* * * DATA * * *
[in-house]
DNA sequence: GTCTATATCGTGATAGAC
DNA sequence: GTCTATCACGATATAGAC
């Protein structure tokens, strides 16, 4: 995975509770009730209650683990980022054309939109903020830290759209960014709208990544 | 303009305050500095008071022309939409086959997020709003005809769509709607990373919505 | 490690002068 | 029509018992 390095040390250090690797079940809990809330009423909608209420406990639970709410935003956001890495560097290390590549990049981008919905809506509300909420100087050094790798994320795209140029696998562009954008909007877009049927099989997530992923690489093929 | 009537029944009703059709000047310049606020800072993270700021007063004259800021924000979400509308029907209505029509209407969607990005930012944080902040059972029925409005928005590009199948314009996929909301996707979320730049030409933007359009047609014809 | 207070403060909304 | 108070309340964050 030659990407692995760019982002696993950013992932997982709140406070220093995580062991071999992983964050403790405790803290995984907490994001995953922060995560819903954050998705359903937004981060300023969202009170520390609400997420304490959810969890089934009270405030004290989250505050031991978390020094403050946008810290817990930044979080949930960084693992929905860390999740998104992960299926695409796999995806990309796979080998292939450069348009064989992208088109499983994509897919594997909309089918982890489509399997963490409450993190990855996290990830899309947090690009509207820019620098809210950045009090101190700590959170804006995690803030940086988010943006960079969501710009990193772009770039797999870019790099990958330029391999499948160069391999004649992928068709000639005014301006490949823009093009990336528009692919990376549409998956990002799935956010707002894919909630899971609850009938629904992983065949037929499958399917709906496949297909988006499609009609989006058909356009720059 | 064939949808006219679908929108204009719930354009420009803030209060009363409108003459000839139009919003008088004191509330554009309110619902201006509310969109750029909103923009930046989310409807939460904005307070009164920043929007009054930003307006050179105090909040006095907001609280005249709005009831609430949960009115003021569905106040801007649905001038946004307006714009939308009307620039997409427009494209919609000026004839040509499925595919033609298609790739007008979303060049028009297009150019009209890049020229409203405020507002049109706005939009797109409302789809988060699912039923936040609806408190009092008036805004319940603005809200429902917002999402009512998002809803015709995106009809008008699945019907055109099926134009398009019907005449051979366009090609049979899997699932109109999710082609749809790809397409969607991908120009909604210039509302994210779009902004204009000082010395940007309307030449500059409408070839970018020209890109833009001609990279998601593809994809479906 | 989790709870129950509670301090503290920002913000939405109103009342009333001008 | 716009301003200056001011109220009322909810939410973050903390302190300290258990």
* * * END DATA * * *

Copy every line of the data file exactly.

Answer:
[in-house]
DNA sequence: GTCTATATCGTGATAGAC
DNA sequence: GTCTATCACGATATAGAC
């Protein structure tokens, strides 16, 4: 995975509770009730209650683990980022054309939109903020830290759209960014709208990544 | 303009305050500095008071022309939409086959997020709003005809769509709607990373919505 | 490690002068 | 029509018992 390095040390250090690797079940809990809330009423909608209420406990639970709410935003956001890495560097290390590549990049981008919905809506509300909420100087050094790798994320795209140029696998562009954008909007877009049927099989997530992923690489093929 | 009537029944009703059709000047310049606020800072993270700021007063004259800021924000979400509308029907209505029509209407969607990005930012944080902040059972029925409005928005590009199948314009996929909301996707979320730049030409933007359009047609014809 | 207070403060909304 | 108070309340964050 030659990407692995760019982002696993950013992932997982709140406070220093995580062991071999992983964050403790405790803290995984907490994001995953922060995560819903954050998705359903937004981060300023969202009170520390609400997420304490959810969890089934009270405030004290989250505050031991978390020094403050946008810290817990930044979080949930960084693992929905860390999740998104992960299926695409796999995806990309796979080998292939450069348009064989992208088109499983994509897919594997909309089918982890489509399997963490409450993190990855996290990830899309947090690009509207820019620098809210950045009090101190700590959170804006995690803030940086988010943006960079969501710009990193772009770039797999870019790099990958330029391999499948160069391999004649992928068709000639005014301006490949823009093009990336528009692919990376549409998956990002799935956010707002894919909630899971609850009938629904992983065949037929499958399917709906496949297909988006499609009609989006058909356009720059 | 064939949808006219679908929108204009719930354009420009803030209060009363409108003459000839139009919003008088004191509330554009309110619902201006509310969109750029909103923009930046989310409807939460904005307070009164920043929007009054930003307006050179105090909040006095907001609280005249709005009831609430949960009115003021569905106040801007649905001038946004307006714009939308009307620039997409427009494209919609000026004839040509499925595919033609298609790739007008979303060049028009297009150019009209890049020229409203405020507002049109706005939009797109409302789809988060699912039923936040609806408190009092008036805004319940603005809200429902917002999402009512998002809803015709995106009809008008699945019907055109099926134009398009019907005449051979366009090609049979899997699932109109999710082609749809790809397409969607991908120009909604210039509302994210779009902004204009000082010395940007309307030449500059409408070839970018020209890109833009001609990279998601593809994809479906 | 989790709870129950509670301090503290920002913000939405109103009342009333001008 | 716009301003200056001011109220009322909810939410973050903390302190300290258990």